# (189ab) An Efficient Approach to Bounding Multistage Stochastic Programs Using Sample Average Approximation

Authors:
Department of Chemical Engineering
Auburn University
Auburn University

Multi-stage stochastic programming (MSSP) is a
scenario-based approach for optimization under uncertainty (Birge
& Louveaux, 2011). Unfortunately, MSSP
formulations quickly become prohibitively large especially for real-world sized
problems where there are large numbers of uncertain parameters or many
realizations for each uncertain parameter. In such cases, even generating the
formulation may be inhibited by available computing resources. The
computational complexity of these large-scale problems is primarily attributed
to the size of the decision variables and the number of constraints.

Figure 1 shows the general MSSP problem structure when
explicit formulation is employed. The structure consists of a set of
constraints replicated for each of the scenario sub-problems and blocks of
constraints called Non-Anticipativity Constraints (NACs). The NACs relate the
decision variables in scenario sub-problems to ensure that the future outcomes
of the uncertain parameter(s) are not anticipated.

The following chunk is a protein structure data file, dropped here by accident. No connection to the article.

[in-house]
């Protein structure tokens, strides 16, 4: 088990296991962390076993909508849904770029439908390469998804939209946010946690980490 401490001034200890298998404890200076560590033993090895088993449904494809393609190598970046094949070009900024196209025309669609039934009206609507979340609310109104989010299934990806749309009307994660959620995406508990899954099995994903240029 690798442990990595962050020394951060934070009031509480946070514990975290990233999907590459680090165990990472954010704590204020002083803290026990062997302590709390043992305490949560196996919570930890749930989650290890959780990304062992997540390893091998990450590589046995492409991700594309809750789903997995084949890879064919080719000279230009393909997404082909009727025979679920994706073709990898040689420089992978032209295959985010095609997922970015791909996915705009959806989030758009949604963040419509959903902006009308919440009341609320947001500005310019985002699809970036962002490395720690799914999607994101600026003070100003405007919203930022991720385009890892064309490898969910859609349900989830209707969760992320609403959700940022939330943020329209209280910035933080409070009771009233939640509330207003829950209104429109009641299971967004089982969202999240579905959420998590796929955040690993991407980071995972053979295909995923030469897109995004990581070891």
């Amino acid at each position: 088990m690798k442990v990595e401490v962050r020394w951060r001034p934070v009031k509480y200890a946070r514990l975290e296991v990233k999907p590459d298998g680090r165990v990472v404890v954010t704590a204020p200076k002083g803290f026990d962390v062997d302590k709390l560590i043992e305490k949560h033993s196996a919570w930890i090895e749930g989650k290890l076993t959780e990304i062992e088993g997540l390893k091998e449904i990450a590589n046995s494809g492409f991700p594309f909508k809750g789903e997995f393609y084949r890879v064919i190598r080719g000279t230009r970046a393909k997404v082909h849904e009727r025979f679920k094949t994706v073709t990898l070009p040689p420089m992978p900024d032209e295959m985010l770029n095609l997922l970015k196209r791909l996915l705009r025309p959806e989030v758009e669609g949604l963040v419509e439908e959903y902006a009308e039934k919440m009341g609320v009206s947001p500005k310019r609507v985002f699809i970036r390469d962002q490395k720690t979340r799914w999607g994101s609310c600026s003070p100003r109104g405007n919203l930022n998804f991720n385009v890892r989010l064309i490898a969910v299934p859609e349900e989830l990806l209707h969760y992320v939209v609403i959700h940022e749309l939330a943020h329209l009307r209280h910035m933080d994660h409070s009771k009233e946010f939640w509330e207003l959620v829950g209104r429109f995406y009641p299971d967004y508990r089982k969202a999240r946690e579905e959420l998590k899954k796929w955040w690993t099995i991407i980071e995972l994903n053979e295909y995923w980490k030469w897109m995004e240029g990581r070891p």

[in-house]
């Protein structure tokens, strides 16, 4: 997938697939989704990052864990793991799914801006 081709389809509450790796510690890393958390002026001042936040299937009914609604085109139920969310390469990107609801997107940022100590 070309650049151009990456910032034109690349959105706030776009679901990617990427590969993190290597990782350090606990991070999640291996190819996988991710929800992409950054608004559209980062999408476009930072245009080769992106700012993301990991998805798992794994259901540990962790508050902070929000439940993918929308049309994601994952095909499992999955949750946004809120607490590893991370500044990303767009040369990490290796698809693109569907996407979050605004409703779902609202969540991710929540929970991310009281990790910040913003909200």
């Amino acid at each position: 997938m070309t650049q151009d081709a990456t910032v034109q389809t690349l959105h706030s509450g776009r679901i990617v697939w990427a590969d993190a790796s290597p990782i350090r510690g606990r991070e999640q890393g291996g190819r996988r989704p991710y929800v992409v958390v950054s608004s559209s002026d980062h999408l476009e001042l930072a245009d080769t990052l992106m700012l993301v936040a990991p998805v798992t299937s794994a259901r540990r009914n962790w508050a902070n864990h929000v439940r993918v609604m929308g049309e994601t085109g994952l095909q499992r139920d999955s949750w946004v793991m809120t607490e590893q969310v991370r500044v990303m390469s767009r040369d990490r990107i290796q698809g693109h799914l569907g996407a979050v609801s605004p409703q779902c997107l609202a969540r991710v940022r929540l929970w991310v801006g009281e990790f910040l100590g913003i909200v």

Figure
1 Structure of a multistage stochastic program

Naturally, the number of decision variables and the
number of constraints are greatly impacted by number of scenarios. The standard
approach for scenario generation utilizes the Cartesian product of the outcomes
for each uncertain parameter (Apap and Grossmann,
2016). Thus, as the number of uncertain parameters increases the number of
scenarios in the problem grows exponentially. One approach used to reduce the
computational complexity of MSSPs is sample average approximation (SAA). In
SAA, a subset of scenarios are randomly selected, and the corresponding MSSP,
which will be referred as SA-MSSP here, is formulated and solved. The process
is repeated for a pre-determined number of times, and the solutions are used to
construct confidence intervals on the MSSP objective and its optimality gap.